Git rebase: be a mother, not a plastic surgeon

  • development • git • log • rebase • github • opensource • mother • contribution • surgeon • history
  • 845 words

Today I’m going to share a little tip about the use of Git.

In contributing to open source projects, it happens sometimes that I have a long running branch; something on which I need to work for more than just few hours. The kind of work that goes on for weeks, sometimes months.

**UPDATE: ** Matt suggested a great doc about rebasing.

Caring mother There is lol-cat-picture for every need

Working on a branch is great: it let’s you work on a feature, a fix, an extension in total isolation, being sure you don’t disrupt anyone (and don’t embarrass yourself).

Catching Up

One thing I learned to do in my carrer, is to make sure to keep my development branch always up to date with what is happening on the master branch. I call it (and I’m not the one that invented it) catching up.

The frequency of it depends stricktly on how fast the development flows in your project.

This gives you multiple benefits:

  • no surprises - test your changes against master as early as posssible
  • no merge-conflict-hell - solve the conflicts as they happen, small chunks at a time
  • no waste of time - if someone else commits stuff that makes your change useless, you waste no time and go find something else to do

I’m ready to merge!

At this point, you are excited and can’t wait to put your code to good use. All those hours spent tirelessly on that stupid bug: now I’m ready for the pay off, the glory, the Nobel (sorry, got too excited there!).

But wait, there is a “small” issue: when you do your pull request on GitHub your history is a mess! Commits about the stuff you were working on is intertwined (nice word this one!) with other people’s code. Plus, every time you did a catch up, is now a merge from master to master. A true mess. I hate it when it happens.

Yes, of course: ultimately your code is clean and all, it’s not like “the code is broken”. But it’s just very “ugly”.

Why you should care about History

History is more than just a meaningless memorandum that gives a description to a bunch of bytes you throw to the keyboard and down the repo. History is:

  • documentation - people can grasp your code better, if they can understand how the heck did you came up with it
  • personal notes - do you always remember what you do and why? I don’t; I need an aid
  • curriculum vitae - it tells people (or at least me) what is your line of thought. How do you work, what are your logical steps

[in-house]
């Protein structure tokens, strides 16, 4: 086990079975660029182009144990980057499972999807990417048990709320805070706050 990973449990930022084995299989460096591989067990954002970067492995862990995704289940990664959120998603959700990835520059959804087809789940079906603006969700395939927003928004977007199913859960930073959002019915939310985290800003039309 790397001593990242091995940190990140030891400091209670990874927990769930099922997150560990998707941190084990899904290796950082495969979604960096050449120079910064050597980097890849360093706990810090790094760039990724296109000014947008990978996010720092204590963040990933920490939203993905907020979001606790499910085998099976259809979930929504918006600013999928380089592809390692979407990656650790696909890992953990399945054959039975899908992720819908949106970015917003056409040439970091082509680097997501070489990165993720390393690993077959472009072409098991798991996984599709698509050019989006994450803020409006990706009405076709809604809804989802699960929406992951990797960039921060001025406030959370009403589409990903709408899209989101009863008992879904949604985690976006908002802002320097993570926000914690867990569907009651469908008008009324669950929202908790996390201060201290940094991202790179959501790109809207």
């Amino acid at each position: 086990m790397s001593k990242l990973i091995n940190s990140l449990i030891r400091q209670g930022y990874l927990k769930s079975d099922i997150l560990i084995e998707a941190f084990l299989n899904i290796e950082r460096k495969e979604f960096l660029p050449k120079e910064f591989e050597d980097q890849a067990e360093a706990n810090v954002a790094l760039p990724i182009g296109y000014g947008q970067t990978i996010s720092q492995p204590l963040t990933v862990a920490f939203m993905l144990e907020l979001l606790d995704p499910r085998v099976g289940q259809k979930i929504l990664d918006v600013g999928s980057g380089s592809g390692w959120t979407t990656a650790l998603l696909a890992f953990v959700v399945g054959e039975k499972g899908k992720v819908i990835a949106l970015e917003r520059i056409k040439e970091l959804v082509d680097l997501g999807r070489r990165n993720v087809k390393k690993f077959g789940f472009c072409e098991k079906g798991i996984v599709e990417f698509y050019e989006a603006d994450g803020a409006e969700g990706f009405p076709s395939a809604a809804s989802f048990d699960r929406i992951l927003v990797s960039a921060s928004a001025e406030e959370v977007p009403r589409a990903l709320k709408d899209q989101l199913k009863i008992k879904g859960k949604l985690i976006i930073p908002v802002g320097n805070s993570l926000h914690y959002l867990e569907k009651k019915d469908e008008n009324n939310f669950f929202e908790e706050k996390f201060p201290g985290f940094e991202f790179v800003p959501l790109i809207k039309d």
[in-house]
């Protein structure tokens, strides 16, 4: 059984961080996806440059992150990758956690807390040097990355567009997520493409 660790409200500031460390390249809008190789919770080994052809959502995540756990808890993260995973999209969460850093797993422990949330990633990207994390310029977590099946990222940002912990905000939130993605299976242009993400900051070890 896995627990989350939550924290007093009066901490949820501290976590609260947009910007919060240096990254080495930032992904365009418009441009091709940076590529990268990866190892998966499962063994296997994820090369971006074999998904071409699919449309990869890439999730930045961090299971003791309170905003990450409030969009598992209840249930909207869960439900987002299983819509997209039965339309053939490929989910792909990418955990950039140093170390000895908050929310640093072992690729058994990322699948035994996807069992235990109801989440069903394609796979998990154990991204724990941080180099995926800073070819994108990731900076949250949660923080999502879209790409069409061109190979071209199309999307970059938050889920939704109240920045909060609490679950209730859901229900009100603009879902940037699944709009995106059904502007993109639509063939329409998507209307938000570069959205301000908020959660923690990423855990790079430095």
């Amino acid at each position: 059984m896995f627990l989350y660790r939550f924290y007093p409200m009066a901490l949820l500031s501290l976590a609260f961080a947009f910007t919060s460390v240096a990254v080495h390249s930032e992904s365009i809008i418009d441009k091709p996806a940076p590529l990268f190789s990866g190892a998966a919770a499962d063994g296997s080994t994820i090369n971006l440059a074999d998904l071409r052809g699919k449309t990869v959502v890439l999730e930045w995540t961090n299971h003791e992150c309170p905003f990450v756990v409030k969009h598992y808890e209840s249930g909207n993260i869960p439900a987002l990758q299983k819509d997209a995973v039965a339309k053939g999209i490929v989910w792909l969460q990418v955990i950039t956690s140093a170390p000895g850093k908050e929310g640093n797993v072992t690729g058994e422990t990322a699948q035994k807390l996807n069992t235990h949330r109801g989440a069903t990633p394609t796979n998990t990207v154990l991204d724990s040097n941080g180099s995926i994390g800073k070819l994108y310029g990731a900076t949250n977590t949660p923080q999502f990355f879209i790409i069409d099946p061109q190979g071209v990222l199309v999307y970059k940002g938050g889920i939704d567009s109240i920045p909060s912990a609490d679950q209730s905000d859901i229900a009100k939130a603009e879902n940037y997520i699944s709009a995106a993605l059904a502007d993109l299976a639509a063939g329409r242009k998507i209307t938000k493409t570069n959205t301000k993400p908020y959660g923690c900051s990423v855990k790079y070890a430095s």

Before you start throwing tomato at me: I’m not going to suggest you rewrite your history to cover your shame!

What I’m getting at is that is part of your work to make sure that others can read your history and understand clearly what’s going on.

If that commit with that shameful fuck up is what keeps you awake at night, I think you have primarily maturity issues to take care of. So maybe the quality of your history is the least of your concerns right now, and you should focus on growing up.

If you commit a fuck up, leave it there. Fix it with another commit and in the body of the message explain why that was indeed a fuck up and how great your code is now.

Let’s sort things out, shall we?

Now, what I’m getting at is that you want to avoid having your commits all messed up with others work, and you definitely want to avoid useless merge messages in your history.

Also, you might want to squash a couple of your commits while at it: if you have just added that cool feature x, maybe you want the test for that into the same commit: it’s only logical!

So, what I suggest you do is you take the branch, starting from it’s root, and change it’s base - indeed, rebase it on the master:

$ git fetch upstream
$ git status
# On branch the-coolest-feature-ever
nothing to commit (working directory clean)
$ git rebase upstream/master

What this does, is taking all the commits of your branch, remove them from where they are, and re-apply them one by one on the top of the current master (that’s why I had that git fetch upstream).

If you are not luckly, you will have to re-resolve some conflicts (harden-up!), but your history will look clean and ready for a kick-ass pull request.

Trust me, whoever is going to read that pull request will be happy and grateful. Particularly the maintainer that is reviewing it!

While you are at it, fix that typo in the message

git rebase is also awesome for fixing the body of your commit messages. Use:

$ git rebase -i <COMMIT HASH>

to be able to re-touch your history. But be careful and don’t overdue: don’t be a plastic surgeon - just a mother taking care of it’s child. No one will be upset.